That explains why! Wonder if Airfix made the same mistake? :lol:

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Missed the D bit. :suicide:

going back to bed where I will be mostly harmless.

Are you sure?

couldn't remember seeing that arangement of the hinges before.

That explains why! Wonder if Airfix made the same mistake? :lol:

Looks like it doesn't it :doh:

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couldn't remember seeing that arangement of the hinges before.

That explains why! Wonder if Airfix made the same mistake? :lol:

Just found a picture in the Squadron/Signal Walk Around book showing the lower door hinge with a separate door as per the prime portal link whilst the upper one was part of the airbrake door itself - you learn summat new each day!

Only need to beef up the upper hinge on the Airfix kit then and add the door for the lower hinge - seems everybody else has missed this feature too!

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Was going to wait for the RAF options in the other kit but the Italian AF scheme looks different.

In a sense doing an Italian plane is a bit like doing an RAF one: the italian day fighter Sabres were all ex RAF planes !

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The Fujimi F-86F kit has the "full" unmodified lower hinge

it's all so obvious now!

04F86FSabreAirBrake.jpg

photo from this site

Thanks for that reference Wez.

I reckon it will be easier to correct the Airfix kit

Mr Walrus,

What a stout yeoman you are - excellent picture very useful and yes, it does make it easier to correct the Airfix kit.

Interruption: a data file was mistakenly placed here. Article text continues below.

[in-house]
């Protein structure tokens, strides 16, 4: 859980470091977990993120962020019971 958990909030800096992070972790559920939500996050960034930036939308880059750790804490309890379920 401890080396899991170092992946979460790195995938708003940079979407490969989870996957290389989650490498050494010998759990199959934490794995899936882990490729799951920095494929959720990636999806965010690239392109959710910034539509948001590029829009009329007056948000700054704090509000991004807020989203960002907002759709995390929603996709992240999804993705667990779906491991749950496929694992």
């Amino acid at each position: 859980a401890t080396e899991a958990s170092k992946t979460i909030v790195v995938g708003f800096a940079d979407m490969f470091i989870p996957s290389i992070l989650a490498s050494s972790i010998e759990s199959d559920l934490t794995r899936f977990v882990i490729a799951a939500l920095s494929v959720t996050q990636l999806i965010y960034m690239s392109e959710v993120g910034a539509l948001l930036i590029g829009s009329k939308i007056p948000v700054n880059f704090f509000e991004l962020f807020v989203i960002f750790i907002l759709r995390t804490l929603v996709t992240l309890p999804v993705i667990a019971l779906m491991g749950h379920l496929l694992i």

In a sense doing an Italian plane is a bit like doing an RAF one: the italian day fighter Sabres were all ex RAF planes !

The Italian schemes always seem more faded and washed out compared to the RAF scheme - challenging to reproduce but interesting nonetheless! Good choice by Airfix!!!

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Just to put an additional ref in on this review for anyone else looking in (as I have just done). Airfix have the wing fences too far outboard and I think the drop tank positions are a bit out too.

The correct locations for these are (in 1/72) :

Fences 51mm from a/c centreline (145" full scale)

Tank pylons 35.3mm from a/c centreline (99.5" full scale)

Thanks to Tony Edmundson who pointed out this info from the Larry Milberry tome on the Canadair Sabre (highly recommended).

The wheels can also be improved by using those from the Heller kit, available currently at just £3.99 from Kingkit, cheaper than a resin set!

Nige B

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Just to put an additional ref in on this review for anyone else looking in (as I have just done). Airfix have the wing fences too far outboard and I think the drop tank positions are a bit out too.

The correct locations for these are (in 1/72) :

Fences 51mm from a/c centreline

Tank pylons 35.3mm from a/c centreline

Thanks to Tony Edmundson who pointed out this info from the Larry Milberry tome on the Canadair Sabre (highly recommended).

The wheels can also be improved by using those from the Heller kit, available currently at just £3.99 from Kingkit, cheaper than a resin set!

Nige B

Just noticed the original dates on this thread - Holy Thread Ressurection Batman!!!

Nige,

Thanks for posting the gen on the fences and pylons (and thanks to Tony for pointing it out in the first place).

Back in the day Jennings questioned my comment on wheel hubs but when you see the Heller ones you'll get what I mean. I suppose a check of images on Google would help.

Wez